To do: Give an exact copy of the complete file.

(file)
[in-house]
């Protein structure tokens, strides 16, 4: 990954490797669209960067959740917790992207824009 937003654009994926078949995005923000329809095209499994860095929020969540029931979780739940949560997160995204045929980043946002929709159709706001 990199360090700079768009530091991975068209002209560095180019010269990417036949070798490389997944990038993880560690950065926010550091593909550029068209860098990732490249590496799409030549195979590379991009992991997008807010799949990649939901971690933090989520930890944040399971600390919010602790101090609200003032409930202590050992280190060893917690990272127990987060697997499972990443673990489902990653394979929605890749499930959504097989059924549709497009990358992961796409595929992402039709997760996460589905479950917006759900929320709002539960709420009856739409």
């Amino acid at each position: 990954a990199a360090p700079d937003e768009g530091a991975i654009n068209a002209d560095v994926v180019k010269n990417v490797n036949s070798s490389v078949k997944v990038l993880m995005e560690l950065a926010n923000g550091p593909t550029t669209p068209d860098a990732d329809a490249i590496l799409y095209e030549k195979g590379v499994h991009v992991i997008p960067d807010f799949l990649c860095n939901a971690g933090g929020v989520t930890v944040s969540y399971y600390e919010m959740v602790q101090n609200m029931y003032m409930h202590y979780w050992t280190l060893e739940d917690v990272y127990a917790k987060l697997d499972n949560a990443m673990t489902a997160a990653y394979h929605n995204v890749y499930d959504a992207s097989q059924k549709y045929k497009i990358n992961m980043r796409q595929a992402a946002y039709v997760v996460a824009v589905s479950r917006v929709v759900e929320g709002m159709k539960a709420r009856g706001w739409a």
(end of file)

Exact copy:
[in-house]
């Protein structure tokens, strides 16, 4: 990954490797669209960067959740917790992207824009 937003654009994926078949995005923000329809095209499994860095929020969540029931979780739940949560997160995204045929980043946002929709159709706001 990199360090700079768009530091991975068209002209560095180019010269990417036949070798490389997944990038993880560690950065926010550091593909550029068209860098990732490249590496799409030549195979590379991009992991997008807010799949990649939901971690933090989520930890944040399971600390919010602790101090609200003032409930202590050992280190060893917690990272127990987060697997499972990443673990489902990653394979929605890749499930959504097989059924549709497009990358992961796409595929992402039709997760996460589905479950917006759900929320709002539960709420009856739409």
């Amino acid at each position: 990954a990199a360090p700079d937003e768009g530091a991975i654009n068209a002209d560095v994926v180019k010269n990417v490797n036949s070798s490389v078949k997944v990038l993880m995005e560690l950065a926010n923000g550091p593909t550029t669209p068209d860098a990732d329809a490249i590496l799409y095209e030549k195979g590379v499994h991009v992991i997008p960067d807010f799949l990649c860095n939901a971690g933090g929020v989520t930890v944040s969540y399971y600390e919010m959740v602790q101090n609200m029931y003032m409930h202590y979780w050992t280190l060893e739940d917690v990272y127990a917790k987060l697997d499972n949560a990443m673990t489902a997160a990653y394979h929605n995204v890749y499930d959504a992207s097989q059924k549709y045929k497009i990358n992961m980043r796409q595929a992402a946002y039709v997760v996460a824009v589905s479950r917006v929709v759900e929320g709002m159709k539960a709420r009856g706001w739409a």